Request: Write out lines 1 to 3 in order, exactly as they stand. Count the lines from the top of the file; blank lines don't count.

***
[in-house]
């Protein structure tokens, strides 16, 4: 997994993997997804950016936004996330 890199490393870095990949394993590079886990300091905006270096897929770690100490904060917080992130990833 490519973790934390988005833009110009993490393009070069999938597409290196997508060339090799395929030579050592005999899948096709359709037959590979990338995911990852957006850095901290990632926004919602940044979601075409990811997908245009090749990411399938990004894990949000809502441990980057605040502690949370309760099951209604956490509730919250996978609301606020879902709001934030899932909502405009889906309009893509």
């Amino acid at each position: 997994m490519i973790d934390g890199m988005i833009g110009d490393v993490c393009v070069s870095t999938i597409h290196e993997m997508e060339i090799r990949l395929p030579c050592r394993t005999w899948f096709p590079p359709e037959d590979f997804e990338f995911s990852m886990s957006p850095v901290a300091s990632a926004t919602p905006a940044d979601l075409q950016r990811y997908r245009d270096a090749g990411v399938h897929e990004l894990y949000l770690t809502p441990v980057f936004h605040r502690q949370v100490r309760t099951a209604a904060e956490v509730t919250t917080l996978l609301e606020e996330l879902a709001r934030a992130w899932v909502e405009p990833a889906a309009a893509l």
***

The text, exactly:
[in-house]
């Protein structure tokens, strides 16, 4: 997994993997997804950016936004996330 890199490393870095990949394993590079886990300091905006270096897929770690100490904060917080992130990833 490519973790934390988005833009110009993490393009070069999938597409290196997508060339090799395929030579050592005999899948096709359709037959590979990338995911990852957006850095901290990632926004919602940044979601075409990811997908245009090749990411399938990004894990949000809502441990980057605040502690949370309760099951209604956490509730919250996978609301606020879902709001934030899932909502405009889906309009893509």
């Amino acid at each position: 997994m490519i973790d934390g890199m988005i833009g110009d490393v993490c393009v070069s870095t999938i597409h290196e993997m997508e060339i090799r990949l395929p030579c050592r394993t005999w899948f096709p590079p359709e037959d590979f997804e990338f995911s990852m886990s957006p850095v901290a300091s990632a926004t919602p905006a940044d979601l075409q950016r990811y997908r245009d270096a090749g990411v399938h897929e990004l894990y949000l770690t809502p441990v980057f936004h605040r502690q949370v100490r309760t099951a209604a904060e956490v509730t919250t917080l996978l609301e606020e996330l879902a709001r934030a992130w899932v909502e405009p990833a889906a309009a893509l």